In November 1891, Hicklin moved directly from being a Sergeant 2nd class to being an Inspector 2nd class, thus jumping a grade. This involved a move to Burton upon Trent in the Rural District in 1891 and a subsequent move to Tipton, back in the Mining district for a brief period in 1896, at the same grade. Burton was of course near to his home, and the duties would have involved policing the area where he was born and brought up. In 1896 there were 17 Inspectors and 14 Superintendents in the Staffordshire Constabulary, which implies roughly one each per division. In this period of his career, Hicklin is at his least visible and the Burton Chronicle makes few mentions of him – too senior to be required to make many press-reported court appearances, but not quite senior enough to be the public face of the force. But where he does appear, the incidents he was dealing with were far removed from the drunkards of earlier years. At Burton in 1892, he rather wonderfully identified a shop-breaking suspect by comparing a boot print at the crime scene with the suspect’s boots – proper police procedure! In 1895, he was instrumental in the arrest of a fraudster on the run from the police in Oxford, having obtained jewelry by false pretenses; and in the same year, he arrested another travelling fraudster, who had pretended to be an old acquaintance of a number of leading cricketers of the day, now suffering from sickness, in order to obtain donations.  He moved to Tipton in early 1996 on what would seem to be a short term posting. The major incident that he was involved with there was the trial of Sarah Jane Williams (43) and Frederick Ward (49) were charged with the theft on significant money and property to the value of £400 from John Williams, Sarah’s husband, and then eloping via Liverpool to the United States.  Hicklin was entrusted with sailing to the United States in their pursuit and received them into custody on board the Belgenlandin Washington Docks, Philadelphia. It is to be hoped that he was actually allowed to disembark and see something of the USA after such a trip!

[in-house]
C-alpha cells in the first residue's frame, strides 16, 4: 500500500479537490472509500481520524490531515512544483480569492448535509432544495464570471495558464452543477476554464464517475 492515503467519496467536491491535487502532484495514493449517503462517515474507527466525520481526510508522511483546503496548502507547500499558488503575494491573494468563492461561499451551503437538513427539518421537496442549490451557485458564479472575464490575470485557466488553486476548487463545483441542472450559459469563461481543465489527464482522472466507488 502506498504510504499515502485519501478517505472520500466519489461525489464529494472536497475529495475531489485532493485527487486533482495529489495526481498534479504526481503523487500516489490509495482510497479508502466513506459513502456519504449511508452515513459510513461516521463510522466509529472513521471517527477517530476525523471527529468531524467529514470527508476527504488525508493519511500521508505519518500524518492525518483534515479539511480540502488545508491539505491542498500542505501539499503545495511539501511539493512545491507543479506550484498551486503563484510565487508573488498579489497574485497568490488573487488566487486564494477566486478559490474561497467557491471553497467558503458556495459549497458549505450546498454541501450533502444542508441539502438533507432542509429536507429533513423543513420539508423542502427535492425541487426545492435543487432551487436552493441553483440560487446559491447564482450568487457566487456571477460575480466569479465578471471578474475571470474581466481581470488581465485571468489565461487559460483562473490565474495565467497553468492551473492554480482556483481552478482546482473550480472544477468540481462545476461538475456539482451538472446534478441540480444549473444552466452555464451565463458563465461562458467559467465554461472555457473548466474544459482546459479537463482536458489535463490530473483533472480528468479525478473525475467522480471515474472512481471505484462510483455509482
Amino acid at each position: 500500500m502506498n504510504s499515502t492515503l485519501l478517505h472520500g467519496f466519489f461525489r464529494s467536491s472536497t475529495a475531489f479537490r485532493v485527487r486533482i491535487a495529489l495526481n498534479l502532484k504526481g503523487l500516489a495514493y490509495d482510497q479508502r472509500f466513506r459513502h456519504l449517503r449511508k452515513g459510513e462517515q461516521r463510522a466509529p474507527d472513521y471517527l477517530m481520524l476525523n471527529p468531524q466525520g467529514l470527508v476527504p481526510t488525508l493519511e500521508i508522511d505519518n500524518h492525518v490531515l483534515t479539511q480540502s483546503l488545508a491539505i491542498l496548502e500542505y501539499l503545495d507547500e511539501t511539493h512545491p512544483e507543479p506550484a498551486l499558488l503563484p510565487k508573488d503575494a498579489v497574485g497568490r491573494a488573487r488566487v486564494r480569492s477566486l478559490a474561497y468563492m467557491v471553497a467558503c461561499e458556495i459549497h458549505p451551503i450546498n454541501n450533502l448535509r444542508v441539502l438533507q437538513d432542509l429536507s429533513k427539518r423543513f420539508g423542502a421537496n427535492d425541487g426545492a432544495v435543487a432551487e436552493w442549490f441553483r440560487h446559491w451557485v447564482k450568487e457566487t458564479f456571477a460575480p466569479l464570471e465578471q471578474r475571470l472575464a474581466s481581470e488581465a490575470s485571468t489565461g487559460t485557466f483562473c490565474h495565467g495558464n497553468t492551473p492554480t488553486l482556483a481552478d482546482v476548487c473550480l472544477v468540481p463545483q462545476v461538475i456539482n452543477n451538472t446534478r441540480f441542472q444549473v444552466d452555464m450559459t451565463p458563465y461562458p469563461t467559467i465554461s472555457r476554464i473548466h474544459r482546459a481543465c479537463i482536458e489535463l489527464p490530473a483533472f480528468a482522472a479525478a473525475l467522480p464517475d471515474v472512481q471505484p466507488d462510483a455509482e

During their time in Burton, the Hicklin’s daughter Flora was born in Burton in August 1892.

Burton upon Trent and Tipton Police stations  (from Edina Digimap 1900)

On December 1st1896, Hicklin was appointed as a Superintendent (again jumping the grade) of Inspector 1st class and moved back to Burton upon Trent where he was in charge of the Burton Division, with 18 stations including Uttoxeter, Tutbury, Horninglow, Alrewas, Yoxall and Burton itself. By this time the Districts had been renamed –the Mining District as District A, the Rural District as District B and the Potteries District as District C. After the years as Inspector when his activities weren’t very visible, becoming the Superintendent put him very much in the public eye. Whilst he was no longer involved in arresting drunks he was responsible for licensing public houses, and had to report on an annual basis to the various licensing authorities in the area on the number of licenses, number of offences of drunken behavior, recommendations for granting or withholding licenses etc. He seems to have exchanged catching drunks for counting them! He can also be seen making reports to local council committees on various aspects of policing; attending fund raising functions, including kicking off a charity football match between Burton and Lichfield Police; organizing inspections of police forces; and attending funerals and delivering tributes. In short he became a public representative of the police in the area. 

He and his family lived in accommodation at the Police Station on Station Street, together with 8 police constables (presumably in some sort of dormitory facility) and for the night of the 1901 census, three prisoners in the cells. The picture below is from the Burton upon Trent History website and is captioned there as showing the newly appointed Superintendent Moss in 1898. Moss was actually appointed in late 1906 / early 1907, after Hicklin left Burton. So either the picture is wrongly dated and shows Superintendent Moss in 1907, or the picture is of Samuel Hicklin himself. I would of course like the latter to be true, but even if it is not, it does give clear indication of the sort of uniform worn by the Staffordshire Constabulary at the time.